Share on FacebookShare on Google+Tweet about this on TwitterPin on PinterestShare on LinkedInShare on TumblrEmail this to someone

Charles Avery: What’s the matter with Idealism?

February 14, 2015

Some of the greatest minds in history designed imaginary societies or states that would be able to meet all the citizens’ needs. Just remember the famous Utopia by Sir Thomas More. Many artists were also quite interested in creating their own “perfect world”, with so many famous pieces of art produced as a result of that kind of interest. But Charles Avery’s work is an exceptional one. This Scottish artist devoted almost all of his artistic work to a gigantic project called The Islanders, with fictional port of Onomatopoeia as it main city. The works with which this fictional world was created will be central to the Charles Avery exhibition at the GEM Museum of Contemporary Art in the Hague.

Left: collectie Gemeentemuseum
Left: Charles Avery – Untitled (Smoking Idealist), 2012, Pen, inkt, acryl op papier / Right: Charles Avery – Untitled (Atomist Conceit), 2012

The Islanders

Charles Avery became internationally famous for his practice of constant description of an imaginary island through different art media. His entire work in the last decade is completely overlaid by this subject. This commitment and approach is highly influenced by the ideas of philosophers and artists such as William Blake and Joseph Beuys. Yet, it is important to notice that this imaginary place isn’t a perfect or utopist society. The bustling city of Onomatopoeia and its wild surroundings are some form of reflection of the real world in which we live. It has its own philosophical debates, financial and economic problems. The inhabitants of the island have their own mythology, unique culture and beliefs. Discussions that dominate the public life of Onomatopoeia concern deep philosophical questions. That’s consequence of Avery’s interest in philosophy, literature and mathematics. Charles Avery indeed created a whole new world, with all the positive and negative aspects to come with it. The viewer of Avery’s works can easily identify with this fictional world, because of the artist’s increasing conviction, coherence and attention to detail. For a moment, a visitor also becomes a member of The Islanders community, participating in ongoing debate about the existence of a mythical being called the Noumenon, or in long philosophical arguments.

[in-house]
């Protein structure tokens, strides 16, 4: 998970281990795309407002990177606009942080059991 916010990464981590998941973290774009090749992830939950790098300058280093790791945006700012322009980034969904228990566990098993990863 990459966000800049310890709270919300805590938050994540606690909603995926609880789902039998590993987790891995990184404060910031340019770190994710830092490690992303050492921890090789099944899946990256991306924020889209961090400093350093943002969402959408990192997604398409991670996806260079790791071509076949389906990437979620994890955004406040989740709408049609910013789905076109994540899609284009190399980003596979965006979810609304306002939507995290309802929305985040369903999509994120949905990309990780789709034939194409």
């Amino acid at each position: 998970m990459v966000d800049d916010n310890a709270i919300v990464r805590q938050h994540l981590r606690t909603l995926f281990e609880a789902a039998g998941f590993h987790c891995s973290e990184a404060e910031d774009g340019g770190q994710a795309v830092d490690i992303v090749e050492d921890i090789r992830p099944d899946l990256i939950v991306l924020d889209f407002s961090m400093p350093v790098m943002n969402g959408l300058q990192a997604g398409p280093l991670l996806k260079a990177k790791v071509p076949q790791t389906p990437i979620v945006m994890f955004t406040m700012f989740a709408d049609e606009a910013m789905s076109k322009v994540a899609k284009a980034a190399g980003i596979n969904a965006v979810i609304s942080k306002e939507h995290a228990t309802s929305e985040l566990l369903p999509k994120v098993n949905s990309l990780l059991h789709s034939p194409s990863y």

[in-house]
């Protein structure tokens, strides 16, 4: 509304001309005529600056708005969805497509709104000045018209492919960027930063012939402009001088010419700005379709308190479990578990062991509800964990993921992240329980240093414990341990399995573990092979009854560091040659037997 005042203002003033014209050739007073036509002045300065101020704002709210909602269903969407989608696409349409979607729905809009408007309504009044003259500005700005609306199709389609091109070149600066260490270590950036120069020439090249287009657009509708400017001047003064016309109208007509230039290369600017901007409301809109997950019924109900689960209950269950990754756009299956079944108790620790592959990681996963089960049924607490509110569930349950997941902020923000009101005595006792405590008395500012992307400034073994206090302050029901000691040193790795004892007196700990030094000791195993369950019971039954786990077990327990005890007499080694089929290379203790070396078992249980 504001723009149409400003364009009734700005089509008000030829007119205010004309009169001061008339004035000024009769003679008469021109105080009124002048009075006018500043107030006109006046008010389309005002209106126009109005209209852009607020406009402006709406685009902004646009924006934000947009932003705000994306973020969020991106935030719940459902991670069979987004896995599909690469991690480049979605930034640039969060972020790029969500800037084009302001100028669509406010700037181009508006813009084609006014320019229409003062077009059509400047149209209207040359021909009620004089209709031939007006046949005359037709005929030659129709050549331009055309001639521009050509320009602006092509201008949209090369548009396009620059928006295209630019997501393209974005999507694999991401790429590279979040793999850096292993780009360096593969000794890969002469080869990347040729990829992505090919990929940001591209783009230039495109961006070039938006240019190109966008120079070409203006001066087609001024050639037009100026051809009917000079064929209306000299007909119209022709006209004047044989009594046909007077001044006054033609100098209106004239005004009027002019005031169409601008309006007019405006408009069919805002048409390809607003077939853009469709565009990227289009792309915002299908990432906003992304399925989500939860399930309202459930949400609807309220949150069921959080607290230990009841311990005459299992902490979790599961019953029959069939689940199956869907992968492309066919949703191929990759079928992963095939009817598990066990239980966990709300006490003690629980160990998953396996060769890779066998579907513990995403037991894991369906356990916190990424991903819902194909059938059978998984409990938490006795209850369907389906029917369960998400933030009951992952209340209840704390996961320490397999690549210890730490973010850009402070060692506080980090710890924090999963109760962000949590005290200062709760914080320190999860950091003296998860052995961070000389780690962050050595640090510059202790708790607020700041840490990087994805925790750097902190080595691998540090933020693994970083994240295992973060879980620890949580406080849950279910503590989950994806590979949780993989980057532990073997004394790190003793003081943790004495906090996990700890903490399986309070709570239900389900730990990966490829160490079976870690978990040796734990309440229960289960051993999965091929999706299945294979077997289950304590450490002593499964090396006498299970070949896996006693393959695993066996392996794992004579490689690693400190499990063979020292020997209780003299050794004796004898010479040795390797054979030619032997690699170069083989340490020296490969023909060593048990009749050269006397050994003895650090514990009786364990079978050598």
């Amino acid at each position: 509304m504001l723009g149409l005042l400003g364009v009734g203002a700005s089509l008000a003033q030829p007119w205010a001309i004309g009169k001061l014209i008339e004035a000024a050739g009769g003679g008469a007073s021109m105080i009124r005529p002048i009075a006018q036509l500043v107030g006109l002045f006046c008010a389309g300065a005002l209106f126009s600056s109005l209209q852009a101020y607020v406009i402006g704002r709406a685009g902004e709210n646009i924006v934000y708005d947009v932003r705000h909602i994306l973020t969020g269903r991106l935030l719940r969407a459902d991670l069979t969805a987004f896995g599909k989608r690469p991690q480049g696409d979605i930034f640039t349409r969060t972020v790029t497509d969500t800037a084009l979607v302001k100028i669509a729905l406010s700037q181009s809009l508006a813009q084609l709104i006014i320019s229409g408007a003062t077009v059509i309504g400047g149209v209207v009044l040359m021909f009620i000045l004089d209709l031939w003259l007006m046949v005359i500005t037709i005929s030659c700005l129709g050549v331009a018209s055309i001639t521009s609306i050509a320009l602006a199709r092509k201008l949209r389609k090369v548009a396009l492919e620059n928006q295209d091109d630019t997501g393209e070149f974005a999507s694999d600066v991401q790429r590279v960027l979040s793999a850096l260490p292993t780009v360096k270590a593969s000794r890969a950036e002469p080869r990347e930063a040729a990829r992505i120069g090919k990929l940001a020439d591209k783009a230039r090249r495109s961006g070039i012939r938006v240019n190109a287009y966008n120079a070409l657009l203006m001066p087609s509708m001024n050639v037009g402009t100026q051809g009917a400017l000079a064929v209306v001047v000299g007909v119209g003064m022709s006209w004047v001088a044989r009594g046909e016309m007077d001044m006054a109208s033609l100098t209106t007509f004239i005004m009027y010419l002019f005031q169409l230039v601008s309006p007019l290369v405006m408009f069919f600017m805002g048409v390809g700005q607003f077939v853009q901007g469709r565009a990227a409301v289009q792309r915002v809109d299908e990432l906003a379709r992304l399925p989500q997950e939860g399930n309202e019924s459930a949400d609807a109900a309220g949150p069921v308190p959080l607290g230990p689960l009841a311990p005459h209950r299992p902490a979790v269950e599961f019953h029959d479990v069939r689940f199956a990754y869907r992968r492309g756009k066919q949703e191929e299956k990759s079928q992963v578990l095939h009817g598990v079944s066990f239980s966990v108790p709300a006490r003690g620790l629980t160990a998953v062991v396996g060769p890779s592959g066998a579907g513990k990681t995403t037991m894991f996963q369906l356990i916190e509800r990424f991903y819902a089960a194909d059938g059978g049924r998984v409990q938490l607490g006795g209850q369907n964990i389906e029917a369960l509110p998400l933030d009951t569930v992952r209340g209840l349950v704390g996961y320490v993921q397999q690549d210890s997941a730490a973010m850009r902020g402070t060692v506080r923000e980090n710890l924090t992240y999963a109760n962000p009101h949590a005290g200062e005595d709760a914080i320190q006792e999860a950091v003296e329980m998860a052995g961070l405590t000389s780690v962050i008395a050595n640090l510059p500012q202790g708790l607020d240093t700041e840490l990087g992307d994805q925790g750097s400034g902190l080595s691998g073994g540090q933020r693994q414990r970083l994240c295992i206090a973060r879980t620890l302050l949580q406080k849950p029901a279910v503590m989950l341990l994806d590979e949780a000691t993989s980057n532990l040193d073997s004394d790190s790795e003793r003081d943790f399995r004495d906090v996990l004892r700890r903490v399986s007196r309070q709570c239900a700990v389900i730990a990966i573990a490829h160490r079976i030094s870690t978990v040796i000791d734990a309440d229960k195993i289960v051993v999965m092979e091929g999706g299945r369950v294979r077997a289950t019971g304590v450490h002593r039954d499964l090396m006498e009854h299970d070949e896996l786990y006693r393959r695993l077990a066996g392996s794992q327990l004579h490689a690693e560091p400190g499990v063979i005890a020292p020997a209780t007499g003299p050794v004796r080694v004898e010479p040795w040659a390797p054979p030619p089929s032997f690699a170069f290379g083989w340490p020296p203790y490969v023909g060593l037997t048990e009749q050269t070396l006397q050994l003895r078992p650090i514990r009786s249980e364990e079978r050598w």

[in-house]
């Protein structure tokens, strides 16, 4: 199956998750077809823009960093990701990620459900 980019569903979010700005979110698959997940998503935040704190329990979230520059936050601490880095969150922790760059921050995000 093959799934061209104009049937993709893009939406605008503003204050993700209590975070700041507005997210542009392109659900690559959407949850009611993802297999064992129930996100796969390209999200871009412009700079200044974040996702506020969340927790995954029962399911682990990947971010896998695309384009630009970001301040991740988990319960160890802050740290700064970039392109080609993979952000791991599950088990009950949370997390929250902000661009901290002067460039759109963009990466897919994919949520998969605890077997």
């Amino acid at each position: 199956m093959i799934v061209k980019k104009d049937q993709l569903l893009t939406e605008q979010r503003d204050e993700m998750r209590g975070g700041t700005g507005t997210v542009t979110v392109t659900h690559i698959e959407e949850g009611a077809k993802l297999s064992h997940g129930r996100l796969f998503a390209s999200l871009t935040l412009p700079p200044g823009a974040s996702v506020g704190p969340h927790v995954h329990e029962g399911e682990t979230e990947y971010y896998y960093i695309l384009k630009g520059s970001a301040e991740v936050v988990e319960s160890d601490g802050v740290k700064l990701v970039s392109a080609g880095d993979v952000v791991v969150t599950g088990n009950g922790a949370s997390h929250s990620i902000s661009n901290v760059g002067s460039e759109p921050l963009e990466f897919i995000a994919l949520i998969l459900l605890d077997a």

Charles Avery - Head of an Aleph 2009
Charles Avery – Head of an Aleph, 2009

The Art of Charles Avery

Since the fictional island is a dominant theme of Avery’s work, it gives the artist the freedom to use a wide range of artistic media. The drawings are crucial since they form the narrative, and these drawings are extremely detailed, imaginative and humoristic. The artist’s interest in mathematics can be noticed in the way how he design trees for the island, since they are formed based on numerical patterns. However, Avery uses also sculptures and text. All the media he uses have one single purpose – to cover all the aspects of the life and nature of the imaginary world of Avery.

Photography: Gert Jan van Rooij
Left: Charles Avery – Untitled (Design for Jadindagadendar) [detail] / Right: Charles Avery – Untitled (Design for Jadindagadendar) [detail]

The Charles Avery Exhibition at GEM Museum of Contemporary Art in the Hague

Parallel with the exhibition of Charles Avery, GEM Contemporary in the Hague will also show the works of artists like Marcel Dzama and Marcel van Eeden. The works by Charles Avery of The Islanders series already had exhibitions in countless galleries and museums. Everybody interested in contemporary art should visit this show, since the works by Avery consequently deal with the use of ideas in contemporary art scene. Charles Avery exhibition entitled What’s the matter with Idealism? will be on view at the GEM Museum of Contemporary Art in the Hague, from February 14th until June 7th.

Sign up for MyWidewalls, and be informed about upcoming exhibitions!

Photography: Cooper Dodds
Charles Avery – Untitled (Design for Jadindagadendar), 2014

Featured Image: Charles Avery –  Duculi (the Indescribable) 2013

All Images courtesy of the GEM Museum of Contemporary Art in the Hague. [mc4wp_form]